Getting out on river-left at the cement structure, we hiked down to pick out our lines. To me the left/main line looked really sticky, with lots of water pulling back into it off the left wall. The right line, which supposedly goes much better at high flows, looked pretty trashy, and not something that I’d choose to run if there was an easy walkaround. Scott, who didn’t even get out of his boat dropped down the right and gave us the all good signal. Bobby had also decided to run it sight unseen, but going left instead. I was given the signal and once again readied my camera and throwbag. He came through with a nice stroke and sailed over the hole and out of harm’s way. Everyone else (including me) decided to run the junk slot on river-right. There were a variety of lines, both good and bad, and it actually produced two swims. My advice here would be to look at the drop and choose your line wisely, just make sure you have a bag setup if you choose the left and flows are good. There isn’t much in the way of whitewater below Woo Man Chew, so take in the last bit of scenery and be on the lookout for where you parked your car at the take-out.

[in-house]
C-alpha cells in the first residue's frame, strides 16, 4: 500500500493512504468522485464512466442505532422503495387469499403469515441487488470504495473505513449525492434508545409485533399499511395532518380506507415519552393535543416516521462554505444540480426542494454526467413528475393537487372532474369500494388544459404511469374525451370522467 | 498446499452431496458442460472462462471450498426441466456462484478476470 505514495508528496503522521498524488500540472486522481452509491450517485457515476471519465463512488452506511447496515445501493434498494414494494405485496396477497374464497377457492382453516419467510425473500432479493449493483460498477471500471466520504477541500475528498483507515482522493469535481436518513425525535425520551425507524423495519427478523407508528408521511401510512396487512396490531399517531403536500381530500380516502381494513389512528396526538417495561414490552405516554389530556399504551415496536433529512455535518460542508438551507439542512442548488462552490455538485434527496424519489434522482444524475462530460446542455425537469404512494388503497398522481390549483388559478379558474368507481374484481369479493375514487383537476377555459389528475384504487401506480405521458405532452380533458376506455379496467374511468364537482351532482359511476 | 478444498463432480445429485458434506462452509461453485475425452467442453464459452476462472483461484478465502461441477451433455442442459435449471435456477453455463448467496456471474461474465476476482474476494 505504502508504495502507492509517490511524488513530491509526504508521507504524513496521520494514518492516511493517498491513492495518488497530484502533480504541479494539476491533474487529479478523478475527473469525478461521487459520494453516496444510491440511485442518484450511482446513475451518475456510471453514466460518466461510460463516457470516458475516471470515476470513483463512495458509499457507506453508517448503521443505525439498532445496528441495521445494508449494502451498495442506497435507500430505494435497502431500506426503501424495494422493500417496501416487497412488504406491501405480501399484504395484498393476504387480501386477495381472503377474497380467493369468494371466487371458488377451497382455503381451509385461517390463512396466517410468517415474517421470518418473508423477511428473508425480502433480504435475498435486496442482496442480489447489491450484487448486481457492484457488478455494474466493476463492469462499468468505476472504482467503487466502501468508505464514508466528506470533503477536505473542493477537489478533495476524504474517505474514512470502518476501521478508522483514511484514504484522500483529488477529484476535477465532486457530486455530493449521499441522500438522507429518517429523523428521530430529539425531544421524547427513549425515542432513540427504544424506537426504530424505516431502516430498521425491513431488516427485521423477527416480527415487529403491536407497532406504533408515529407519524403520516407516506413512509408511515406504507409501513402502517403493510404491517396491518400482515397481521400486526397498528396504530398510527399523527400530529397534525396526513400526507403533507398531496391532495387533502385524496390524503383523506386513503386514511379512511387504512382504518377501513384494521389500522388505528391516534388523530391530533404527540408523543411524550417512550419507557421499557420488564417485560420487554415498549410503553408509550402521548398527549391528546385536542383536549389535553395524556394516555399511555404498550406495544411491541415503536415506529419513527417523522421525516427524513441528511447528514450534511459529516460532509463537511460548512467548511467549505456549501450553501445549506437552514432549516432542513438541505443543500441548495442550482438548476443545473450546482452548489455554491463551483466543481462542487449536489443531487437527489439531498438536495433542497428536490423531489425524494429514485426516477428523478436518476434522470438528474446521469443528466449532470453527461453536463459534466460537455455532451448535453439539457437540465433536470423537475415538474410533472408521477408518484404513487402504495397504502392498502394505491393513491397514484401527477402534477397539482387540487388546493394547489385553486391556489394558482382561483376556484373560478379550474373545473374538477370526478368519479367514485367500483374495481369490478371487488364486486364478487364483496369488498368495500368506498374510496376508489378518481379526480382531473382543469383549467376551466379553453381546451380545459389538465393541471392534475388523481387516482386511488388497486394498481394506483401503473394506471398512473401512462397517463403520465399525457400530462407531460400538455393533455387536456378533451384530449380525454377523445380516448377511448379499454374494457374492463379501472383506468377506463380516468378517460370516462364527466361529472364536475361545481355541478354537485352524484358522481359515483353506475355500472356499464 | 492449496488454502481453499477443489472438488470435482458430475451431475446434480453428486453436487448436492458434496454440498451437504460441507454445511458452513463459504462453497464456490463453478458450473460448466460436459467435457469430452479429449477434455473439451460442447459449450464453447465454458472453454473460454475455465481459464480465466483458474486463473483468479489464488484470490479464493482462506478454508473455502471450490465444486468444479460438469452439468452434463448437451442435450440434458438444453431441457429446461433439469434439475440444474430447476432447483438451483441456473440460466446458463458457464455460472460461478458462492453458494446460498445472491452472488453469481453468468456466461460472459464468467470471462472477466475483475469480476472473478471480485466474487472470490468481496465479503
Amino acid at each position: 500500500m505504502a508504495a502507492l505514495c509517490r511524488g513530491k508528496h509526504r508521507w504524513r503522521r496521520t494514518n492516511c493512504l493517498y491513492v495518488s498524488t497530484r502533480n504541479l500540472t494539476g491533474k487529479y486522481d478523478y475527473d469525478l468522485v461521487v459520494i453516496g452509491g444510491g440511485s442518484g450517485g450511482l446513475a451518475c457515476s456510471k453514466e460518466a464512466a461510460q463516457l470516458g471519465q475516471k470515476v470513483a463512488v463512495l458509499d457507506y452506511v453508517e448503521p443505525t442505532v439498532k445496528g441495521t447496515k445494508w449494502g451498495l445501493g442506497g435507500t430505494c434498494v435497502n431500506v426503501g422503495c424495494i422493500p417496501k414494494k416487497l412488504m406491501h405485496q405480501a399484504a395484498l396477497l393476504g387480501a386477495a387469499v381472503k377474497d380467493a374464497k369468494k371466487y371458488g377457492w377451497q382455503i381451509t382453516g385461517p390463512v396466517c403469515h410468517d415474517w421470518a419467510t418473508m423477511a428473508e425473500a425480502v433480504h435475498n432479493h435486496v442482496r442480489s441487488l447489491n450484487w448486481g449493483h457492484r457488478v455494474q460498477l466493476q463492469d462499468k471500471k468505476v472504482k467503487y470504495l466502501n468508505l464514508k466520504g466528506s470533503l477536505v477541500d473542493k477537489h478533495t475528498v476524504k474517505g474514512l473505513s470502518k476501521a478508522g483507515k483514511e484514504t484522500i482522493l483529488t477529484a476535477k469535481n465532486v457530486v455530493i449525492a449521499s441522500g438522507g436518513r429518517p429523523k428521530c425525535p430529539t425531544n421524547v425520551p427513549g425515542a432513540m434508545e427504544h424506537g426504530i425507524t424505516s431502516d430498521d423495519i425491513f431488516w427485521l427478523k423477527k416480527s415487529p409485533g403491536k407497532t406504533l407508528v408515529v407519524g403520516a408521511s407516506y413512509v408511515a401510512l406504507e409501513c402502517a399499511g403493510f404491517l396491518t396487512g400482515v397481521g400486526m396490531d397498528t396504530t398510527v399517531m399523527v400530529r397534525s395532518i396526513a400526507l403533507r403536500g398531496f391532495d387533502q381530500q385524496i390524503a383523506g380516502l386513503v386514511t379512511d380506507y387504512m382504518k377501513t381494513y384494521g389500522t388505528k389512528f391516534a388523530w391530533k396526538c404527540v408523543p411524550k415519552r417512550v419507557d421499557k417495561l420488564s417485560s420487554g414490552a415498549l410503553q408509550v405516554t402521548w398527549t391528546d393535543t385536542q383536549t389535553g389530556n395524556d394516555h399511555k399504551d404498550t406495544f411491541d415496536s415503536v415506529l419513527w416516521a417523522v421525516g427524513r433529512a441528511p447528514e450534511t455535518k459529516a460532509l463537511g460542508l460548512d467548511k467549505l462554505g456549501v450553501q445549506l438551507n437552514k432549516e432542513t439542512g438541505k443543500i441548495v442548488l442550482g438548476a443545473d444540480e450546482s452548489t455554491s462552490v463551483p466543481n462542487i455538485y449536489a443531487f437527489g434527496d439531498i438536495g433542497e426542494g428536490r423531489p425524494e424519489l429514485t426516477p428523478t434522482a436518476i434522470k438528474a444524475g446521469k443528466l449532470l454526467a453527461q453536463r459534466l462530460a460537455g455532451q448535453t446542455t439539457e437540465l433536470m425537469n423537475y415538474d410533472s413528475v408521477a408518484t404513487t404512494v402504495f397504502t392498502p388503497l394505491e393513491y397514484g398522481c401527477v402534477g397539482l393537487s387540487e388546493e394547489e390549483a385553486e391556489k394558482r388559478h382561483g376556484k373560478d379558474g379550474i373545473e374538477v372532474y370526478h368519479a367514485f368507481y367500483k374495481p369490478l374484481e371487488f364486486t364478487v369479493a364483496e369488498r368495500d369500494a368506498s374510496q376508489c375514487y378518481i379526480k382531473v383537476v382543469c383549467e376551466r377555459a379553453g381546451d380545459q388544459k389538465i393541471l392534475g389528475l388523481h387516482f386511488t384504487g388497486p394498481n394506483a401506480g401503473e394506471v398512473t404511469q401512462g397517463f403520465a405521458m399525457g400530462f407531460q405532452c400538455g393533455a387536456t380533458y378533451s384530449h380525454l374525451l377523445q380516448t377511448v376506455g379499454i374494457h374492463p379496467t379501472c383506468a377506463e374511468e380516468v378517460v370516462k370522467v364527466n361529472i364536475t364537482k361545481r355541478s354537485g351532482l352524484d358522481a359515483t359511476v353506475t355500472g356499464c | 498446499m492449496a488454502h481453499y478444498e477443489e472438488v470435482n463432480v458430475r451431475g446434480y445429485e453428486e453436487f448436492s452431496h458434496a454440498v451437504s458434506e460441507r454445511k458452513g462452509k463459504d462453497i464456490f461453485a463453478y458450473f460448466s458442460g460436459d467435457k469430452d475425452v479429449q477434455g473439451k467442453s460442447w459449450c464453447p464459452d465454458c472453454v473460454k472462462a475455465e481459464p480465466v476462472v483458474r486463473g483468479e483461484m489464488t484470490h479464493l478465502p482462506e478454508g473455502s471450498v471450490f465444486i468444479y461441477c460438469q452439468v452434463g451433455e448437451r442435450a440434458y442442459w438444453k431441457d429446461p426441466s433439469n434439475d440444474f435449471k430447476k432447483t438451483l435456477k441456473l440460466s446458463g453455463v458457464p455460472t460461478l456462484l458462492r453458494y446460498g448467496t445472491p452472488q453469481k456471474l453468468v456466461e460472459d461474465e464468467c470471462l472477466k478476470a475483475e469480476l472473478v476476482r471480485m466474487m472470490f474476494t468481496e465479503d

Bobby runs the hero line, in style

Brandon, making lemonade out of lemons

Jason dropping into the right line...

...And bustin' through

I must say, it was good to get on the Breitenbush and boat with the ol’ crew again! We had ~800cfs on the gauge, which I’d consider a medium/medium low level. At this flow the river has a class III feel to it, with a couple of class IVs mixed in for good measure. This is a great steppingstone run for up and coming creek boaters to cut their teeth on, or for more experienced boaters looking for a less stressful day on the water - the drops are plenty fun and the gorge sections are beautiful. That said, I’m not sure I’d make the long drive there very often, but would certainly do it if I was already in the area or hadn’t done it in a long while. Of course, if you’ve never done it, it’s definitely worth the trip.

After party

The view on the drive home, after a long day...

The POV footage of our run down The Bush:

POV - The Breitenbush from Nate Pfeifer on Vimeo.